Chemical Biology

Biological pathways represent complex regulatory circuits within cells that are required to maintain a healthy cellular physiology. Aberrant regulation of these pathways leads to cellular dysfunction and the onset of diseases. Knowledge about the biomolecular drivers responsible for pathology is a major prerequisite to design strategies for a tailored treatment.

The field of chemical biology within our department combines multiple experimental approaches to decipher disease mechanisms and to manipulate them. Chemical probes are designed to identify disease-associated targets in whole cells and state of the art mass spectrometry-based technologies are used to mine the cellular proteome and metabolome. Proteins with crucial function in health and disease are subject to high-resolution analysis of their structure and dynamics using structural biology. Enzymes represent an important subclass of such proteins, as they are essential for catalytic transformations inside the cell. They can also be engineered for biocatalytic applications, which represent an attractive alternative to classical organic synthesis. Nucleic acids (RNA, DNA) are major players in gene regulation and cellular physiology and their dynamic interactions with proteins are studied by structural biology and biophysical methods. The mechanistic insights obtained on these biological macromolecules lay the foundation for the rational design of small molecules to manipulate biomolecular function in human diseases pathogenic bacteria or parasites.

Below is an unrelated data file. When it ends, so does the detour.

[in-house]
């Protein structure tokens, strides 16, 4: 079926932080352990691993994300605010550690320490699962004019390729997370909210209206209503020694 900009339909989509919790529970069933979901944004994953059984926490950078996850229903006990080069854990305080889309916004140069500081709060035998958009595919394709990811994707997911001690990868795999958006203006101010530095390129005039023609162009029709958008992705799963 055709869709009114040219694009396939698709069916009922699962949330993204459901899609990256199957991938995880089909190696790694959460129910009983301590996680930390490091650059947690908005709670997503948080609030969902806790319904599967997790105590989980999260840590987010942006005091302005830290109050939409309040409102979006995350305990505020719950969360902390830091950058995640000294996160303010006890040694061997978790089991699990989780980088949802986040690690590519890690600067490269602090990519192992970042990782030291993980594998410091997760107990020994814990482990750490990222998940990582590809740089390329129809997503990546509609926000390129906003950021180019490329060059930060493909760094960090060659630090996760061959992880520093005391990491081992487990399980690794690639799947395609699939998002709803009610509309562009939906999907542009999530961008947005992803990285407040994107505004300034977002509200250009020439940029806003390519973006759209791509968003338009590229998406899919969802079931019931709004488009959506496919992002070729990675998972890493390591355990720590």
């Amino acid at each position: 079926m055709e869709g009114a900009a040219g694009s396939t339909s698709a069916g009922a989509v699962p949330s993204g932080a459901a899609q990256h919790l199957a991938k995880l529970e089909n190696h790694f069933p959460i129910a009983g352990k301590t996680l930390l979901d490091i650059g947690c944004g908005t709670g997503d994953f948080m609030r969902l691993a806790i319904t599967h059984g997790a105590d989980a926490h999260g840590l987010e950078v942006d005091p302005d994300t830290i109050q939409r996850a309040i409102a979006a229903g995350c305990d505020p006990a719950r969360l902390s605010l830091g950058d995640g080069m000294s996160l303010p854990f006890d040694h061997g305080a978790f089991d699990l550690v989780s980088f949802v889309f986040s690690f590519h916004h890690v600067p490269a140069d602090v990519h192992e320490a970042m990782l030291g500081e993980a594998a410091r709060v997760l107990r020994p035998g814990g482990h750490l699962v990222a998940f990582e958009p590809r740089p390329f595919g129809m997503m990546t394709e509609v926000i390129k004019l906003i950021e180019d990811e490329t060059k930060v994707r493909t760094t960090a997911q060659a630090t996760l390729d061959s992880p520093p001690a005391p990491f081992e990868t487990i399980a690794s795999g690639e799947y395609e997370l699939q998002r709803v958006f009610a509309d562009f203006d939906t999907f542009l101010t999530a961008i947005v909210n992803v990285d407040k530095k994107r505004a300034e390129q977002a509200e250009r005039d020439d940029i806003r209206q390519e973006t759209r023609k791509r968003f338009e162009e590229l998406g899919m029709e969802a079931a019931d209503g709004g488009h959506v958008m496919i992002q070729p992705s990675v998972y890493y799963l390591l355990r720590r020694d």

Research groups involved: Groll, Sattler, Sieber, Strittmatter, Zeymer